Monday, October 29, 2007

On the shelf

Al Gore is fat, right, and a screeching Cassandra, right, so we needn't take what he says, seriously, right? That stuff about 20-feet rises in sea level, blah blah, all nonsense, right?

Right. The sea is not likely to rise 20 feet any time soon. (But not likely is not not at all.)

The thing is, this is why I take him seriously. We have no idea how close to falling into the sea Greenland's ice is. But we do know that it would be catastrophic if it does. And it's not just a case of fuck it, I'll just go live up a mountain.

The Larsen B ice shelf fell into the sea over 35 days. One day it was there, proud and frigid, just over a month later, it was pretty much gone. More than three thousand square kilometres of ice, whack, straight into the ocean. (Our American friends may like to know that that's a bigger area than Rhode Island; Europeans, it's more than Luxembourg and slightly smaller than Cornwall.) That structure had existed for at least 400 years, and probably for 12K years, since the last glaciation. Well, the sea didn't rise 20 feet, because Larsen B is only tiny as ice sheets go. Greenland's sheet is more than a million square kilometres. We know it's melting, but we don't know how fast. Scientists cannot accurately model ice-shelf breakage, because it is so complicated and has so many variables, so they are left saying, let's hope it doesn't.

The chance is not nil though and the outcome would be horrendous. A Larsen-type event in Greenland could dump an enormous amount of ice into the North Atlantic. Well, so what? The so what is that a large influx of ice could disrupt -- even stop -- the ocean circulation, as well as raise sea levels. The headline outcome of that would be that the UK and Western Europe, which have a mild climate because of the Gulfstream, which brings warm water -- and by extension warm air -- from the Gulf of Mexico, would instead have climates that matched those of other places at the same latitude. Which is Labrador. Or Moscow but with more storms.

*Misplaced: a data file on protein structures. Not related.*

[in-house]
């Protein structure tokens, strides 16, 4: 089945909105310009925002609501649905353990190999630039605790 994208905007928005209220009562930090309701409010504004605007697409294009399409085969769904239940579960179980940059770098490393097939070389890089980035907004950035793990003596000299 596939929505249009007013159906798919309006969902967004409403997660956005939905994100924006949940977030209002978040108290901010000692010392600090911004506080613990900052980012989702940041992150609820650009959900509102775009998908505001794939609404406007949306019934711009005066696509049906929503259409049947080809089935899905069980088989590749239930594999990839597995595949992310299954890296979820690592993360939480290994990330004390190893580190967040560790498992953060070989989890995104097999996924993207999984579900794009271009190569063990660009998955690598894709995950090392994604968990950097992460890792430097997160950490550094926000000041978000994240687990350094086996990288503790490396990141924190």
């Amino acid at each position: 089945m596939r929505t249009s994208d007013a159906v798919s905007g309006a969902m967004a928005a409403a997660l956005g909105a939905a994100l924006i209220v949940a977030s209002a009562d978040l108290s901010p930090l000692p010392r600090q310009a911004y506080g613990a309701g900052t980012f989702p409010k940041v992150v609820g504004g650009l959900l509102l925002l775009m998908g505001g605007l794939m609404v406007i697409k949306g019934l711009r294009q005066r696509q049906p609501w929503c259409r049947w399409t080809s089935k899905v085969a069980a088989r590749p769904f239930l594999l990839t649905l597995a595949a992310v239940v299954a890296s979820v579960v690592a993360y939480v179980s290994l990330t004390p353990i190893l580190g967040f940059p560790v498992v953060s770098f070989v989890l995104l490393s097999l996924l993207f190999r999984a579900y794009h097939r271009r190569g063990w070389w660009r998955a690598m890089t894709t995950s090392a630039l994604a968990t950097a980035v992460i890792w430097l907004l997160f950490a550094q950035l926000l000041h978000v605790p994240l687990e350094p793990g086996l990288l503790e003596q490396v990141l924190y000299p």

Still, we would not be in a position to worry about that for long, because that would not be the worst of it. If the sea stops circulating, the seabed will be warmed by the Earth's internal heat and the deep sea will become anoxic. This will do two things. Allow the release of sequestered methane and create the environment in which bacteria that like eating methane and shitting out sulphides thrive. The deep sea holds sulphides, which cannot escape because of reasons I can't explain but do understand (I know that sounds weird but when I read about a "chemocline", I understand what it means but don't know why it works, so can't really describe it), and can hold them up to a point. Once that point is passed, wham. Hydrogen sulphide -- the "rotten egg" gas -- would belch up from the deep in enormous quantities.

It's believed this may have happened before. Unless you are planning on patenting a method of breathing hydrogen sulphide, it will not be pleasant for you.

Yeah, it's not all that likely. And Al Gore is totally fat. But it's much more likely than winning the lotto, and I buy a ticket for that every Saturday.


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